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Marguerite’s Place celebrates 25 years in Nashua

By Grace Pecci - Staff Writer | Feb 13, 2019

Courtesy photo Staff member at Marguerite’s Place Katelynn reads to Azziel, a resident in the nonprofit’s home.

NASHUA – As 2019 progresses, staff members at Marguerite’s Place are spending the year recognizing 25 years of hard work from dedicated employees, countless volunteers, the community and most importantly, the residents themselves.

Marguerite’s Place was established in 1994 by two Grey Nuns, Sister Sharon Walsh and Sister Elaine Fahey, who worked to serve at-risk homeless women and their children.

“The decision was made to establish Marguerite’s Place Inc. in Nashua because at the time, there were no long-term housing with services with on-site child care for this population in the entire state of New Hampshire. This has proven to be an important decision, as the number of women and children at risk continues to rise each year,” states the nonprofit organization’s history online.

Sister Sharon and Sister Elaine ended up first buying two buildings on Palm Street and then several condominiums that are scattered throughout the city. Many families have come and gone during the 25 years.

At Marguerite’s Place, the philosophy is, “True charity does not consist in doing for others but in helping others do for themselves.”

“Marguerite’s Place Inc. staff stand firm in believing that if people are motivated and given the opportunity to acquire skills of daily living in a safe, secure environment, they will be able to work miracles in their lives,” it states on the nonprofit’s history page.

Executive Director of Marguerite’s Place Mary Jordan said officials run a very structured program.

“When (the mothers) come in here they have an apartment that is furnished and they can stay here for two years, until they really get established, and while they are here they have to either work, be in a training program or be in school for 30 hours a week. They have to be doing something very productive during the week,” Jordan said. The rent is considerably cheaper than many places around the city, and in turn, the mothers get access to case managers, free on-site child care and various services in the community.

Director of Development and Public Relations Christa Tsechrintzis added, “They have to work hard for what they accomplish here, and if they do it right and take advantage of all the services, they really can get ahead.”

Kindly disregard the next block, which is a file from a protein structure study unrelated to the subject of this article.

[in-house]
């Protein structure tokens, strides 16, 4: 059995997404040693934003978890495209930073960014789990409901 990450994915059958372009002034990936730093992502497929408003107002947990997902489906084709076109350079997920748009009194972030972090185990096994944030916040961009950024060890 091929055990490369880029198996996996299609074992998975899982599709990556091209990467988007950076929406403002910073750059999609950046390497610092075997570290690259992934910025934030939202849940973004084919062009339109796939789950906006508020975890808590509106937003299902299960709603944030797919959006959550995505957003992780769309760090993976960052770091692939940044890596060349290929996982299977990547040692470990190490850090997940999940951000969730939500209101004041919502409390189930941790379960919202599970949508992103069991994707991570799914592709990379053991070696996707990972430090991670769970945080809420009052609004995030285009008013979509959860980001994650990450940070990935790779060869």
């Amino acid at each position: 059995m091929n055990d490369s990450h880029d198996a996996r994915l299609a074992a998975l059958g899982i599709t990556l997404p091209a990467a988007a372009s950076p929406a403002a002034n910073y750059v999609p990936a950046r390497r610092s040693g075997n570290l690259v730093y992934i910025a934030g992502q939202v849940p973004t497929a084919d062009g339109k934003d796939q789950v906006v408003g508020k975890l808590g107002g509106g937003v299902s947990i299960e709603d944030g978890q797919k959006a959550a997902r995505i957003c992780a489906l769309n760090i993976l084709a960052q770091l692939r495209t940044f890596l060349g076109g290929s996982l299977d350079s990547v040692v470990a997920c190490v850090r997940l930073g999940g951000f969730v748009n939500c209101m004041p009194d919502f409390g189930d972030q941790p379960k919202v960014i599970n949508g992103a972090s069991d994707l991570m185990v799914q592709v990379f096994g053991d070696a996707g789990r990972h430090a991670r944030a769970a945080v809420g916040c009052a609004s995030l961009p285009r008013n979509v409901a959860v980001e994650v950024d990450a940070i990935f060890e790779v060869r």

The women come from all walks of life.

Jordan said, “They have all come from situations of crisis – physical abuse, mental abuse, poverty is huge, drugs, substance abuse, chronic homelessness, mental health issues,” Jordan said. “There’s so many reasons why a person becomes homeless and then there are so many things to fix before they are actually ready to go out on their own and feel confident about it. So it’s a process. It’s not easy at all.”

But when the women pick themselves back up and put in the hard work, it makes it worth it.

sechrintzis said, “Every time there’s a really big success with one of the mothers, where the mother puts a lot of hard work in and you see that progression, you celebrate as if you’re part of their family.”

The sense of community at Marguerite’s Place is strong.

Jordan, who has been with the organization for about a year, said, “What I have seen is an organization that is so nurtured by the community in a way that I’ve never seen before. The community just surrounds this place. They donate and give money, they get diapers and soap, they celebrate holidays here.”

Jordan said they had a woman who, earlier in the day, had came in with a quilt for every child. And aside from the outside community, women within Marguerite’s Place have formed their own small community. Jordan said the women help each other with child care at night. And thanks to grant funding, there will also be a new family support group beginning soon, where the families will get together for a meal and work with a child psychologist.

The majority of the budget for Marguerite’s Place comes from donations and grants, Jordan noted.

Tsechrintzis said this shows the generosity of donors, and many of whom, Tsechrintzis said, have never stepped foot in the building. Along with donors, Tsechrintzis said the help of volunteers is also crucial. Last year, volunteers at Marguerite’s Place put in over 1,000 hours of time.

Tsechrintzis said they will be celebrating 25 years all year long. They will be hosting a gala which will showcase previous residents and their success stories in October.

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